Social Engineering

I want them to be friends when they are 30. That’s my goal.

But I’ve tried to engineer a lot of relationships in the past and have usually failed. There’s a science of trying that says if you try to hard, you will queer the deal. This lesson has been itself 30 years in the making. Forcing, expecting, wanting people to have feelings that they don’t genuinely have is a perpetually losing proposition.

Yesterday, I whirled around in the car to face them in the back seat. “You’re cousins. You know what that means? You have to treat each other better than you treat everyone else. Okay? You have to be extra nice to each other.”

Or do they? If their relationship takes tons of extra effort and gets monitored to death by their grandmother, it’s probably not going to take. If an adult has to sand down the scratchy parts of each child so they fit better together, then whose relationship does it become?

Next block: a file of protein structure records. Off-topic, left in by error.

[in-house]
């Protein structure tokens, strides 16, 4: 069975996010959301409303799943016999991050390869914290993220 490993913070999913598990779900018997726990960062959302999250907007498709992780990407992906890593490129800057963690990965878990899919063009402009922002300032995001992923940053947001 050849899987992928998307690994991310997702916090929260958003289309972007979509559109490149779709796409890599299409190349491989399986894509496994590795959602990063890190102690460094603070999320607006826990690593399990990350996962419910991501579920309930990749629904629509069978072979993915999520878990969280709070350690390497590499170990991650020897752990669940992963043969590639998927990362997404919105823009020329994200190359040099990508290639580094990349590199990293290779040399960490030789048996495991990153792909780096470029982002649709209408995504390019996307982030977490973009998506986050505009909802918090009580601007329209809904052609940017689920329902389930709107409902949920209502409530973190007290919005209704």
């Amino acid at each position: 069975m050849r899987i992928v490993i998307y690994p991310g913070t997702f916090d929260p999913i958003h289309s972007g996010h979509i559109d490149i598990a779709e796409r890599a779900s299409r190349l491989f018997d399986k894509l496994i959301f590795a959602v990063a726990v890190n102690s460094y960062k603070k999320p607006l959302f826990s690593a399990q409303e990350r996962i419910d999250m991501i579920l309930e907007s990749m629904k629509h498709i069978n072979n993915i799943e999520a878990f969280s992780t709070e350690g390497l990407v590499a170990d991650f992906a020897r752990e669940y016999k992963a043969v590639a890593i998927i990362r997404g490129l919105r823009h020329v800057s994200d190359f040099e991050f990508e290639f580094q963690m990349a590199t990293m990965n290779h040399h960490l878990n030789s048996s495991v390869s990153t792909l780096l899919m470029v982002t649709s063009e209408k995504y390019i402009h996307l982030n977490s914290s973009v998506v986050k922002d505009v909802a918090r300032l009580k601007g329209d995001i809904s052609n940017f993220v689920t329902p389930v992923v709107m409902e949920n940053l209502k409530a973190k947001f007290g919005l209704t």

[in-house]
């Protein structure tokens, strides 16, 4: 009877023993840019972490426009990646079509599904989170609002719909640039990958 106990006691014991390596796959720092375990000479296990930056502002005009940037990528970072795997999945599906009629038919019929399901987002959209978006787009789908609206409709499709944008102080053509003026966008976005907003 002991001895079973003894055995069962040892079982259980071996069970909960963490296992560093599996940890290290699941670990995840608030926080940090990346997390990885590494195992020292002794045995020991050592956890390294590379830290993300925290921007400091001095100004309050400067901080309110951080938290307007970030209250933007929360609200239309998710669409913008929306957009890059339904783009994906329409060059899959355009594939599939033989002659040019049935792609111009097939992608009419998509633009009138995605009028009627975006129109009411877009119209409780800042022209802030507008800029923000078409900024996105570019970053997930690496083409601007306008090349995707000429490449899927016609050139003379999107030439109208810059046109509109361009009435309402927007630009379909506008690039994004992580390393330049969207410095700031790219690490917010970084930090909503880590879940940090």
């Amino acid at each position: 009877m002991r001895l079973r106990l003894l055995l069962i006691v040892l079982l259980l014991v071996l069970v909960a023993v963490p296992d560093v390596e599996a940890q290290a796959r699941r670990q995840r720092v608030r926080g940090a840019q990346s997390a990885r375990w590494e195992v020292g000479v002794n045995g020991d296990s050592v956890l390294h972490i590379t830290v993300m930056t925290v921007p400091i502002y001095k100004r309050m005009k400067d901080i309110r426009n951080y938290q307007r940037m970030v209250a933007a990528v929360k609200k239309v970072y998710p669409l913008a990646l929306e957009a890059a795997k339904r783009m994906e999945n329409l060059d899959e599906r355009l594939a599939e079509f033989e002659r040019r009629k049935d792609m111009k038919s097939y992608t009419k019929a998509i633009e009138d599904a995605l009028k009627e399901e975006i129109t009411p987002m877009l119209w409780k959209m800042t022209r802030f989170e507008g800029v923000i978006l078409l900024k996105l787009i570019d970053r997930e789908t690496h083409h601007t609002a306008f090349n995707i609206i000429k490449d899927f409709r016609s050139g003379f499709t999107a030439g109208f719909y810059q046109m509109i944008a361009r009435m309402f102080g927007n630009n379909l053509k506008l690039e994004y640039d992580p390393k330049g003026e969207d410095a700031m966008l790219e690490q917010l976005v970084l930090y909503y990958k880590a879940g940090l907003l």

Better they should have scratchy edges and figure out themselves how to accommodate and negotiate. Better that they should figure out whether it’s worth it to move the effortless reliability of being relatives to the possibly rocky shores of friendship. And that will take some time.

I think it takes a week. Every year.

Flying across the country so one Wisconsin girl and one California girl can be pals.

That, and letting them be.

That, and not having an opinion about everything they say and do.

That, and letting them figure out their own relationship.

That, and having a lot of time for them to run down a hiking trail and in and out of the ocean’s surf.

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That, and letting the sun shine on their friendship and just letting it grow.


#69/100: 69th in a series of 100 in 100




3 Comments on “Social Engineering

  1. Loved this. “Letting the sun shine on their friendship and just letting it grow.” There is never a better way than this.

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